Niche market production isn’t for everyone, as writers Don Stoneman and Mary Baxter spell out in their story beginning on page 6. Commodity pork, from a producer’s point of view, will certainly continue to have its place, especially in day-to-day diets of families with children and teenagers to feed.

But specialty niche markets are another matter. Génétiporc sales representative Jerry Koert, who arranged for Better Pork to take photographs on Mennonite and Amish farms supplying the special needs of Quebec packer duBreton’s Humane Pork program, laid out a scenario of a dinner party where the cost of the meal’s ingredients isn’t an issue.
The centrepiece of the dinner is a specialty cut of meat, with special attributes. Perhaps it is organic. Perhaps it was raised to the standards of the Humane Pork program on straw bedding and with lots of room for the sow and litter. Regardless, that meat and its attributes, become part of an enjoyable and unique dinner conversation, Koert told Better Pork.

DuBreton isn’t alone. Other companies such as Quality Meat Packers and a host of smaller businesses are creating their own niche markets and also have a keen eye for the market they are trying to reach. Still, a producer has to wonder if these specialty markets will hold up in the face of grave concerns about an economic recession south of the border and a looming world grain shortage.

Few would argue that Europe has led the way with animal welfare. It’s no surprise, therefore, that castration has been a hot topic in Europe for decades. In the last issue of Better Pork, we noted that Switzerland had already banned piglet castration without anesthetic and that Norway is to follow suit in January of next year. Dutch retailers and fast food outlets have announced that, beginning in January, they will no longer sell pork from male hogs not anesthetized during castration.

In our Eye on Europe section this month, European correspondent Norman Dunn reviews the alternatives to castration and explains why immuno-castration vaccination is making inroads in Europe. Australia, New Zealand and Mexico have already gone this route. Will Canada and the United States be far behind?

And, finally, one issue affecting both conventional and niche market producers is Porcine Reproductive and Respiratory Syndrome Virus (PRRSV). University of Montreal researchers say that it’s costing the industry up to $150 million annually. On page 22, Kate Procter reports on one Ontario operation which has embraced a new approach to preventing the spread of this disease. It’s been evaluated by the university researchers and they say results look promising from both a cost and benefit perspective. 


Behind the Lines - April 2008

Three industry leaders, three different decisions.

As the pork industry goes through unparalleled turmoil, producers are having to make unparalleled, and difficult, decisions. For this issue’s cover story, writer Don Stoneman spoke to three industry leaders who made three different choices about their future as pork producers. This story, profiling the times of producers Bob Hunsberger, Phil Anwender and Gilbert Vanden Heuvel, starts on page 6.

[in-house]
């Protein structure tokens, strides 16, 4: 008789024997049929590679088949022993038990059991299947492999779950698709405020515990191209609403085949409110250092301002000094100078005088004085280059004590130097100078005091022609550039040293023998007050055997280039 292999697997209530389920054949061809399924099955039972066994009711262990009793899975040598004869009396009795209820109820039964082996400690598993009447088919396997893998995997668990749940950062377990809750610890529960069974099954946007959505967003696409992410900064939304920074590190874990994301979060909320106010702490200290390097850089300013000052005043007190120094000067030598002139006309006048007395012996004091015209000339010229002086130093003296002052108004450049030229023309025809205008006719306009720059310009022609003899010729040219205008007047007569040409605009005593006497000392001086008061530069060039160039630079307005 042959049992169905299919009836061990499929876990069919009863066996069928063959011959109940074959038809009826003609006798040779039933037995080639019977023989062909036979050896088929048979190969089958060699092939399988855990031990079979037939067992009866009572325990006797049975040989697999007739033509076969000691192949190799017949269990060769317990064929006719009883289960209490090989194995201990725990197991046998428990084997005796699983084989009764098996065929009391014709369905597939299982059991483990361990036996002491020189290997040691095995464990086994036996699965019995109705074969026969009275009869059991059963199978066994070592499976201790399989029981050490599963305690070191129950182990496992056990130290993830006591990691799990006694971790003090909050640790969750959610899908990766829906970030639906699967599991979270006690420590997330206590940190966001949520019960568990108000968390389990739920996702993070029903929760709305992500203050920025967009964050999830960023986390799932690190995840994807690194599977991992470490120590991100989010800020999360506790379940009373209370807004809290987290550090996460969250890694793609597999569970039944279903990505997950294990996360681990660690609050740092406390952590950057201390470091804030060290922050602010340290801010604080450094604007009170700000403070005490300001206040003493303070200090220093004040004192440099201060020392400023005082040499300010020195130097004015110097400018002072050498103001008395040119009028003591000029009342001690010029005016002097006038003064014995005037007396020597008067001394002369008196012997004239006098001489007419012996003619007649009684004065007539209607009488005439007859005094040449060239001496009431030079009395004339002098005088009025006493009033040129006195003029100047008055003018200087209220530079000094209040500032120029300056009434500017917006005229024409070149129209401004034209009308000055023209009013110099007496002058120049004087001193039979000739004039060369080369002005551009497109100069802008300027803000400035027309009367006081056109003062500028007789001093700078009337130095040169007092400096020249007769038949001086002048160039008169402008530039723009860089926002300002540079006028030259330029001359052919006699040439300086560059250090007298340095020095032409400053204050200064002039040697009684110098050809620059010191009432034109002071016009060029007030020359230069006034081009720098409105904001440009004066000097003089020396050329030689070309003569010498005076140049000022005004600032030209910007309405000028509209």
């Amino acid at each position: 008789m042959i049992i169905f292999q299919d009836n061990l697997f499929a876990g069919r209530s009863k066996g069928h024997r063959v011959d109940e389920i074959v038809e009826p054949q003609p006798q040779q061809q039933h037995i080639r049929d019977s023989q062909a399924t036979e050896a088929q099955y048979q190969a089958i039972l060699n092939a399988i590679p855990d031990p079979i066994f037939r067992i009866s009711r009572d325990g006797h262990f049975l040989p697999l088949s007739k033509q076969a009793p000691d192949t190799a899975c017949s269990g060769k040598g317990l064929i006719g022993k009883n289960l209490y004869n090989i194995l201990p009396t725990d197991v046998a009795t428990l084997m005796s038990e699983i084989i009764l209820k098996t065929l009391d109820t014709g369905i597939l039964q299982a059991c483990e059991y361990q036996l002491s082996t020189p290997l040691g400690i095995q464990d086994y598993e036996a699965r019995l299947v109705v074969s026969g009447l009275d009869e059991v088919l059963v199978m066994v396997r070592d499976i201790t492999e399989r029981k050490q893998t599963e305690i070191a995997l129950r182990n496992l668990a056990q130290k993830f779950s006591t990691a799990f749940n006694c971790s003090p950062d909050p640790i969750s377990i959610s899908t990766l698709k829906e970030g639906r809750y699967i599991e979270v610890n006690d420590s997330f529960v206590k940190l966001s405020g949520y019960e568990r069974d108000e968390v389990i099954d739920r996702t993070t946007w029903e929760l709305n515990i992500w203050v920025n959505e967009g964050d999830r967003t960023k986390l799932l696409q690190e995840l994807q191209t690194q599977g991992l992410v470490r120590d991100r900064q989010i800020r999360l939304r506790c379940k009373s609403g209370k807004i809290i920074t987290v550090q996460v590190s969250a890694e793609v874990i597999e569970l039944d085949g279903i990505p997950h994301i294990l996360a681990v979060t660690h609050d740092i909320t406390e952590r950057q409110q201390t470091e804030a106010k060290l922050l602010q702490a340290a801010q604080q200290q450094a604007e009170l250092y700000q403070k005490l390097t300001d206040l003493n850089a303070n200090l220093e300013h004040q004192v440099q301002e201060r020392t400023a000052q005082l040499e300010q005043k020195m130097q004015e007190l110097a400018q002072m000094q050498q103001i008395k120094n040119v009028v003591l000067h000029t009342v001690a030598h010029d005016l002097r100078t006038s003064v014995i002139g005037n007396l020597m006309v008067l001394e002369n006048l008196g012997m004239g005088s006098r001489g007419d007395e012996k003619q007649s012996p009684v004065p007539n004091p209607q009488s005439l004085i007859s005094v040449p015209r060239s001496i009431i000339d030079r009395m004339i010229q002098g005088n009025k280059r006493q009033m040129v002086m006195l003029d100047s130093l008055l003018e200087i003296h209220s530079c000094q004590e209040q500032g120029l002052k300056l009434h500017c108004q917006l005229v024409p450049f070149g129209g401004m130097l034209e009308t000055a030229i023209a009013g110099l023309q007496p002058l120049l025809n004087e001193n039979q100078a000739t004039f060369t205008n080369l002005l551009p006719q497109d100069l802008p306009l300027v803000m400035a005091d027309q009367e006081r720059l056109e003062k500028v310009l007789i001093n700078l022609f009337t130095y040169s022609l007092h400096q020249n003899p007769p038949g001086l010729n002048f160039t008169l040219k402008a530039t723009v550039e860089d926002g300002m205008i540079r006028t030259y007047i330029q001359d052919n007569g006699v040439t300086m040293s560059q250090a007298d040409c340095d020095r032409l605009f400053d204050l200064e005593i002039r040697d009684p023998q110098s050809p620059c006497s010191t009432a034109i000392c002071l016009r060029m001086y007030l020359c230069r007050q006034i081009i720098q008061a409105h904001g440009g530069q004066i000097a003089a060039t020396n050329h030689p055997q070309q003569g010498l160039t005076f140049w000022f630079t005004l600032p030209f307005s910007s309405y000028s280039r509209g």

Why these three producers? They’ve all been industry leaders. Hunsberger is a founding member and serves on the board of Progressive Pork Producers. He will continue to produce pork on a smaller scale so, even though he has sold the last of his sows, we haven’t heard the last of him.

Anwender has been honoured for making substantial contributions to the industry, serving on Ontario Pork’s competitiveness committee and chairing its safety nets committee. He’s getting out of pork production in Ontario, but promises to return when the markets are better.

Vanden Heuvel, a former president of the Liquid Swine Feeders Association, plans to stay in. Last fall, the management team at his barn near Goderich won a “PRRS survival award” from the Ontario Pork Industry Council’s Swine Health Advisory Board.
All three producers are adept at using numbers to see where they stand. They also represent different age groups.

Nearly two years ago, Ken McEwan, an agricultural economist at Ridgetown College, surveyed pork producers to get a picture in time of an industry already under stress from costly disease outbreaks but before the current economic crisis struck. More than half of the producers who received a detailed questionnaire filled it out.

As surveys go, the response rate was astonishing. The findings were published just over a year ago and were highly revealing. The mainstay of the Ontario pork industry remains the farrow-to-finish operator. Judging by age, many producers are likely in the second half of their careers.

Vanden Heuvel, the newest of the three to decision-making in pork production, tells us that in these tough times going to the gym regularly helps him to stay optimistic. So does hanging out with positive young producers. He thinks that technology is going to help smaller operators have the best of both large and small producer worlds.
Thinking about closing down your barn temporarily as Anwender has done? Paul Luimes, professor and animal and poultry science at the University of Guelph’s Ridgetown Campus has a check list. Closing things down right can make it a lot easier to start up again when market conditions are more conducive. That story starts on page 22.